Friday, November 20, 2009

Them Crooked Vultures - The Grimiest, Best Rock You’ll Hear All Year

them-crooked-logo1 Them Crooked Vultures is a bona fide supergroup.  As Jordasch discussed last week, being a supergroup is a bit of a high-wire balancing act.  Do you assume that, because of your collective pedigrees, your group is automatically Super and demand the inevitable critical praise?  Or do you retreat into the comfort of simply knowing everyone in the group is Super talented and throw caution to the wind, assured that what you create will, at worst, be a musical curiosity?  Too many groups stumble toward the former, to be sure. 

Not TCV.  Part of that may be due to the modest-not-mindblowing success of its individual members.  Queens of the Stone Age frontman Josh Homme is certainly a respected member of the Rock community, but his celebrity does not threaten to dwarf his ability.  John Paul Jones, of Led Zeppelin fame, brings a certain Old School cachet to the group, which among casual listeners is mostly LZ affiliation, not his long and accomplished career as a producer and session musician..  Dave Grohl, captain of the Foo Fighters and former Nirvana timekeeper, probably has the most name recognition of the trio.  Grohl, however, oozes modesty.  When pushed to talk about himself fifteen years ago, he mocks the braggadocio of a young drummer not content with being “David Grohl of Nirvana for the rest of [his] life.” 

This is not a band preoccupied with public perception.  Grohl originally called the trio together as an experiment.  To see what would transpire in the musical space between these three men.  What a mad scientist, that Grohl.

You’d be a fool to cue up this album (titled Them Crooked Vultures) expecting Led Zeppelin, Foo Fighters, or Queens of the Stone Age.  You’d be a fool to go into it expecting anything with which you might be familiar.  Them Crooked Vultures occupy a dank, scummy aural cave, a subset of rock that is wholly their own.  I fear many people familiar with Foo may wander into this space unprepared for what they might find.  These are not precisely crafted rock songs disguised as pop.  This is dirty, raw, unwholesome material.  And, on the whole, it’s wonderful.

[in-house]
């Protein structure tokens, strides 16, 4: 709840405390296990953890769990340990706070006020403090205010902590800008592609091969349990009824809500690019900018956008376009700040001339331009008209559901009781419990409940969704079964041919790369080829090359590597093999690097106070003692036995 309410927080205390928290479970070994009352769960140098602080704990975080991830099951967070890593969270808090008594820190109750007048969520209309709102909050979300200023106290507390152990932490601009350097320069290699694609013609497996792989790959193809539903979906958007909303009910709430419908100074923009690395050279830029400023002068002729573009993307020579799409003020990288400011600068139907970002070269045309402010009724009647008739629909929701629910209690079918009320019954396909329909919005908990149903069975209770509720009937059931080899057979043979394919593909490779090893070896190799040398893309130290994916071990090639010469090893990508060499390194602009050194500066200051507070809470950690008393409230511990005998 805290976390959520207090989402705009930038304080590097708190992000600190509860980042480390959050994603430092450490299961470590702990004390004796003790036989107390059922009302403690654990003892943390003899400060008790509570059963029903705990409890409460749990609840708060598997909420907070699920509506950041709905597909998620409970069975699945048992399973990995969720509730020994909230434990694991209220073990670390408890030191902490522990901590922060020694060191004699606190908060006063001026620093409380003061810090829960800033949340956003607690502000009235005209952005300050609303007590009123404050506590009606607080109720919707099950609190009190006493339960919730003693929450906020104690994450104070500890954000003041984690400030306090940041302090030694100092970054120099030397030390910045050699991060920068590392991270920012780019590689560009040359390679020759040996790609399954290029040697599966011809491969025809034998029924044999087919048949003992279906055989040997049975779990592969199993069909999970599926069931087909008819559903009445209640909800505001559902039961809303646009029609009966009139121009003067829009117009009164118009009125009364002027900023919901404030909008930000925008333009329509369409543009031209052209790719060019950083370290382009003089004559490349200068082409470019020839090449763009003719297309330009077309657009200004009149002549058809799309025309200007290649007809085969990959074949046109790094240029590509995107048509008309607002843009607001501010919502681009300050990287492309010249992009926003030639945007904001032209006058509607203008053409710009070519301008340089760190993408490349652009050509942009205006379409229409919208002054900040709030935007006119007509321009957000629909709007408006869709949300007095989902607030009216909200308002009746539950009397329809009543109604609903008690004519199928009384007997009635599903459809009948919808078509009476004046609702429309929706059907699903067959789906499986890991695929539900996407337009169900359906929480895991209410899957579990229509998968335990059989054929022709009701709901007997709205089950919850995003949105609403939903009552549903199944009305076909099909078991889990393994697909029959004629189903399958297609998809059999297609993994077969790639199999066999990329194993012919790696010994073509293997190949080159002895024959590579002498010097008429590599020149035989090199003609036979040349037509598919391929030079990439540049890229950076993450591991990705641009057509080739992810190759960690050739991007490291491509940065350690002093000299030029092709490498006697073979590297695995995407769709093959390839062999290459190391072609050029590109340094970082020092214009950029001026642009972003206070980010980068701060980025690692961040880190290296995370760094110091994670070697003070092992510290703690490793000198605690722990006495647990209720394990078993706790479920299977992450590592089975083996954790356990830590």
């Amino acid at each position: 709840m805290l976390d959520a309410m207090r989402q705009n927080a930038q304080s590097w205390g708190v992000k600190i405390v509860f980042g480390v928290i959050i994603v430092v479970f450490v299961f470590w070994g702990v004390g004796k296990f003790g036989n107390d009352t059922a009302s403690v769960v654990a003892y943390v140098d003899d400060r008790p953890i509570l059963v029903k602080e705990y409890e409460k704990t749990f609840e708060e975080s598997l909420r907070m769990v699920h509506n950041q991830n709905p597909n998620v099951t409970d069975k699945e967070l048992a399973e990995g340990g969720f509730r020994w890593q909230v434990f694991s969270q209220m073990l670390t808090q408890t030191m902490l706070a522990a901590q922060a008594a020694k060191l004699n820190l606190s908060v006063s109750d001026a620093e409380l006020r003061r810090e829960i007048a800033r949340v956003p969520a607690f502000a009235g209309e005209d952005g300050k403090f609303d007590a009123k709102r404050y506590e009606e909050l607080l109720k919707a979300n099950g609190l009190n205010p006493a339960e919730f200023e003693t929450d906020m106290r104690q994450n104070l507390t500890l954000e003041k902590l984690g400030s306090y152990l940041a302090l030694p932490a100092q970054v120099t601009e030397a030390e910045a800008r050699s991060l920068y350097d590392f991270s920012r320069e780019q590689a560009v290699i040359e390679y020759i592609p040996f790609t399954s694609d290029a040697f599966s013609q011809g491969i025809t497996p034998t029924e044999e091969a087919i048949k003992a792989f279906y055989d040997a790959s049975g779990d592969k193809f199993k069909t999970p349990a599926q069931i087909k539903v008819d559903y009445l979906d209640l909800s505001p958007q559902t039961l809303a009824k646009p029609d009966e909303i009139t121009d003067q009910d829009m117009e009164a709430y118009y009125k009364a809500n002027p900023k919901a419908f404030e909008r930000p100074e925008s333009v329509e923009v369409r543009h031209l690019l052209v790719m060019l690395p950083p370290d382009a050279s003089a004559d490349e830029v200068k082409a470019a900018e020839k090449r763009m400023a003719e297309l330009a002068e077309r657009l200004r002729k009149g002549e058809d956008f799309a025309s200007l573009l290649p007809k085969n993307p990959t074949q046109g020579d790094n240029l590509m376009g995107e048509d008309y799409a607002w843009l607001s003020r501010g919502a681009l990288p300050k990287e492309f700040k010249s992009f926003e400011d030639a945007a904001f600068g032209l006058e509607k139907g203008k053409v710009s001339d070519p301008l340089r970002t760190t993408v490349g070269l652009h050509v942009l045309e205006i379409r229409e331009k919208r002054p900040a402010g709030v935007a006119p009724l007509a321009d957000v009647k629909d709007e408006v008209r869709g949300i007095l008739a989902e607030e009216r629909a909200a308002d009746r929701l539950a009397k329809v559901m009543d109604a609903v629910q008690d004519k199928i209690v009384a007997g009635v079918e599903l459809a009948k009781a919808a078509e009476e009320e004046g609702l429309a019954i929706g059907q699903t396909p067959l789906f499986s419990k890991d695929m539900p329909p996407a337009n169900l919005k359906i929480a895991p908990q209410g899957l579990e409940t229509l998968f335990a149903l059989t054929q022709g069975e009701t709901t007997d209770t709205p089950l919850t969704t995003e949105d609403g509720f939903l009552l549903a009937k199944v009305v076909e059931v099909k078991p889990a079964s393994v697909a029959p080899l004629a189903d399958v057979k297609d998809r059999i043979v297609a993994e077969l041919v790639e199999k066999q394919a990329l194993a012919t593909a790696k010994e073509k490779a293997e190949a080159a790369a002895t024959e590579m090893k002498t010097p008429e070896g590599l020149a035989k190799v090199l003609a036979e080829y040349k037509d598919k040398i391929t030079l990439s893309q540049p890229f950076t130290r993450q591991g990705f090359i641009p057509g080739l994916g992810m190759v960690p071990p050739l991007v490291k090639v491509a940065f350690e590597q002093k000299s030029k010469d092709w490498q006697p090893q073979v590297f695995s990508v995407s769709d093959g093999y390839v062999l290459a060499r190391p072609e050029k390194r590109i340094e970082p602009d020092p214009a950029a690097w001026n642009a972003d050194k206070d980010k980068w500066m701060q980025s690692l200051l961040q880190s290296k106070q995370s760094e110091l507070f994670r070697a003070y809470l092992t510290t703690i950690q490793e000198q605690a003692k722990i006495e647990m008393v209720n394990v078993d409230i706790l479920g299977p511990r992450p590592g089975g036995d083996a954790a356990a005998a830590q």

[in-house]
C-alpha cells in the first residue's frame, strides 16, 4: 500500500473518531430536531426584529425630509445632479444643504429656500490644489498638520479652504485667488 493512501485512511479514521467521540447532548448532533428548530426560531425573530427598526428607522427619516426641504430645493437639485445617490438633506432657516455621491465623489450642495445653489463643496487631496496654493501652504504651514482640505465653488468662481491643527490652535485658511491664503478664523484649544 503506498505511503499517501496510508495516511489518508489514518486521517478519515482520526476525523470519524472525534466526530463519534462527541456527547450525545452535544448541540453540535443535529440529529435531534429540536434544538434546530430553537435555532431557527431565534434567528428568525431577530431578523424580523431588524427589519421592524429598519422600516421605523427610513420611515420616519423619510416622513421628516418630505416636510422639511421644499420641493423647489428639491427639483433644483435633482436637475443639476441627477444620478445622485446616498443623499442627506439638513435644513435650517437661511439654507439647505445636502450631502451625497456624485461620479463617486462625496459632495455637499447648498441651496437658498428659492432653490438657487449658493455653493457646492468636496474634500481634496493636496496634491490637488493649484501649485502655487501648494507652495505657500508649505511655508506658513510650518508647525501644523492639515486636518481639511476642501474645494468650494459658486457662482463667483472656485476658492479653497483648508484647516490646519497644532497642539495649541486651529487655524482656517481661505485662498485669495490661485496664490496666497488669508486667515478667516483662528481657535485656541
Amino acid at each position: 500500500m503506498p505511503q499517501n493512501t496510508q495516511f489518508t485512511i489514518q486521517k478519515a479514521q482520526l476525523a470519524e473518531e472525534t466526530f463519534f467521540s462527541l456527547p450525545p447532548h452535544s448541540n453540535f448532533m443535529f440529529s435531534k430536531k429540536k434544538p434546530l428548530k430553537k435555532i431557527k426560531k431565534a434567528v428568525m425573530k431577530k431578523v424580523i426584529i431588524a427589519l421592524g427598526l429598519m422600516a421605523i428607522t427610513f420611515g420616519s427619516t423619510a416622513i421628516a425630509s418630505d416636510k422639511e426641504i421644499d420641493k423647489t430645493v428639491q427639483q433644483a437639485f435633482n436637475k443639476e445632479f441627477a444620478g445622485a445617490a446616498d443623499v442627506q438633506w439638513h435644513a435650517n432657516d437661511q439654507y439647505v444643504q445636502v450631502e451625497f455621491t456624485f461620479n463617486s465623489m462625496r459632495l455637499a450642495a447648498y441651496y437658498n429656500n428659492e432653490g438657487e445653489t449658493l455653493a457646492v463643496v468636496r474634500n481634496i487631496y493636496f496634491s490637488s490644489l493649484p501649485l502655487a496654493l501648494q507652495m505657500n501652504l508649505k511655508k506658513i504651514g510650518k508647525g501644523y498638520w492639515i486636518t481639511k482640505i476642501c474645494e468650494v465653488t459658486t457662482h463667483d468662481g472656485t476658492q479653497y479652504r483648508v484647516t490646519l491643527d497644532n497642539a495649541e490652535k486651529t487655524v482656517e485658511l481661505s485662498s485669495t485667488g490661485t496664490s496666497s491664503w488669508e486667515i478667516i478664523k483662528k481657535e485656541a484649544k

The opening track, “No One Loves Me & Neither Do I,” brims with a laid-back confidence.  Grohl’s beat is open.  Jones’ bass rumbles in line with Homme’s guitar, which – fuzzy and reverberant – sounds like it’s coming from the apartment upstairs.  Homme’s lyrical portrait of depravity sets the tone: “ ‘I got a beautiful place to put your face’/And she was right” followed by “You can keep your soul/I don’t want a soul mate.”  Nothing about the album is savory.  The heavy throbbing of the track’s second half reinforces that point. 

But they aren’t content to just stomp a riff into the ground until you’re beset by whiplash.  The chords in “Mind Eraser, No Chaser” come swiftly.  Grohl and Homme alternate lines, expressing a desire to black out the waking world: “Give me a reason a mind’s a terrible thing to waste.”  Homme, refusing to step forward and be truly flashy, sneaks his more impressive fretwork into the brief empty bars of each phrase.  “New Fang” and “Scumbag Blues” stress Jones’ blues/funk influence.  The main riff of “New Fang” sounds like it could only have been born on Jones’ bass, and “Scumbag Blues” kicks off with Homme’s gliding his falsetto over a jam that wouldn’t sound out of place in a funk jam session.  That the song ducks down a dim passageway of a chorus is an exciting development, though not unexpected.  What does come out of left field is the keyboard/guitar jam into which it emerges.  What genre is this?